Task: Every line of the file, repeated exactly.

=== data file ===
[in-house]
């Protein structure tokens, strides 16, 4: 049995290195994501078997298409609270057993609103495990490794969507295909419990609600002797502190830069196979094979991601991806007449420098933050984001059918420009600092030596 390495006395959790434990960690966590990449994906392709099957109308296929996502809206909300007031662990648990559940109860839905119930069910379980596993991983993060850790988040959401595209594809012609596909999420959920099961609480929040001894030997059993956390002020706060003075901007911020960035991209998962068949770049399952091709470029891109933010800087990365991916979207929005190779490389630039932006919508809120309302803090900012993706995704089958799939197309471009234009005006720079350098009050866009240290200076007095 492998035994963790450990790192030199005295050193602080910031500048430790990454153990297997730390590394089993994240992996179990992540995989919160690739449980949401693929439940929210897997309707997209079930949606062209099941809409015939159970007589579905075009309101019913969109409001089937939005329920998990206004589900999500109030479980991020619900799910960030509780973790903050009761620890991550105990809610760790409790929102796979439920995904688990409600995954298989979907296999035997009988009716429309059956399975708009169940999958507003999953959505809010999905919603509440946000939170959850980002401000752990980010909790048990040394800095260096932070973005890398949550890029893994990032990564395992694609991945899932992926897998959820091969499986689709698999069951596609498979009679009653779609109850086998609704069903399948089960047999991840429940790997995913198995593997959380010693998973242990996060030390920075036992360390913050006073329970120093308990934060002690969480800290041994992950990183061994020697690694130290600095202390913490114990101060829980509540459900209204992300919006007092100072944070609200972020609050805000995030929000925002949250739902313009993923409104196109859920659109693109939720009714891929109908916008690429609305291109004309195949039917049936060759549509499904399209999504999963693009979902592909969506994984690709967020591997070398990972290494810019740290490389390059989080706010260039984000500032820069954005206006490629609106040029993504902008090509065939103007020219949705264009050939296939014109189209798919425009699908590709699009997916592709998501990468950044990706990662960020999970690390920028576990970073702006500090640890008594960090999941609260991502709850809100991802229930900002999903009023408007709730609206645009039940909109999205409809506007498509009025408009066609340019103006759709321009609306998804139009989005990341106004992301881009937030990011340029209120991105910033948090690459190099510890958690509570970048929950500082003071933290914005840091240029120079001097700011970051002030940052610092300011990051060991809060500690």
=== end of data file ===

[in-house]
């Protein structure tokens, strides 16, 4: 049995290195994501078997298409609270057993609103495990490794969507295909419990609600002797502190830069196979094979991601991806007449420098933050984001059918420009600092030596 390495006395959790434990960690966590990449994906392709099957109308296929996502809206909300007031662990648990559940109860839905119930069910379980596993991983993060850790988040959401595209594809012609596909999420959920099961609480929040001894030997059993956390002020706060003075901007911020960035991209998962068949770049399952091709470029891109933010800087990365991916979207929005190779490389630039932006919508809120309302803090900012993706995704089958799939197309471009234009005006720079350098009050866009240290200076007095 492998035994963790450990790192030199005295050193602080910031500048430790990454153990297997730390590394089993994240992996179990992540995989919160690739449980949401693929439940929210897997309707997209079930949606062209099941809409015939159970007589579905075009309101019913969109409001089937939005329920998990206004589900999500109030479980991020619900799910960030509780973790903050009761620890991550105990809610760790409790929102796979439920995904688990409600995954298989979907296999035997009988009716429309059956399975708009169940999958507003999953959505809010999905919603509440946000939170959850980002401000752990980010909790048990040394800095260096932070973005890398949550890029893994990032990564395992694609991945899932992926897998959820091969499986689709698999069951596609498979009679009653779609109850086998609704069903399948089960047999991840429940790997995913198995593997959380010693998973242990996060030390920075036992360390913050006073329970120093308990934060002690969480800290041994992950990183061994020697690694130290600095202390913490114990101060829980509540459900209204992300919006007092100072944070609200972020609050805000995030929000925002949250739902313009993923409104196109859920659109693109939720009714891929109908916008690429609305291109004309195949039917049936060759549509499904399209999504999963693009979902592909969506994984690709967020591997070398990972290494810019740290490389390059989080706010260039984000500032820069954005206006490629609106040029993504902008090509065939103007020219949705264009050939296939014109189209798919425009699908590709699009997916592709998501990468950044990706990662960020999970690390920028576990970073702006500090640890008594960090999941609260991502709850809100991802229930900002999903009023408007709730609206645009039940909109999205409809506007498509009025408009066609340019103006759709321009609306998804139009989005990341106004992301881009937030990011340029209120991105910033948090690459190099510890958690509570970048929950500082003071933290914005840091240029120079001097700011970051002030940052610092300011990051060991809060500690």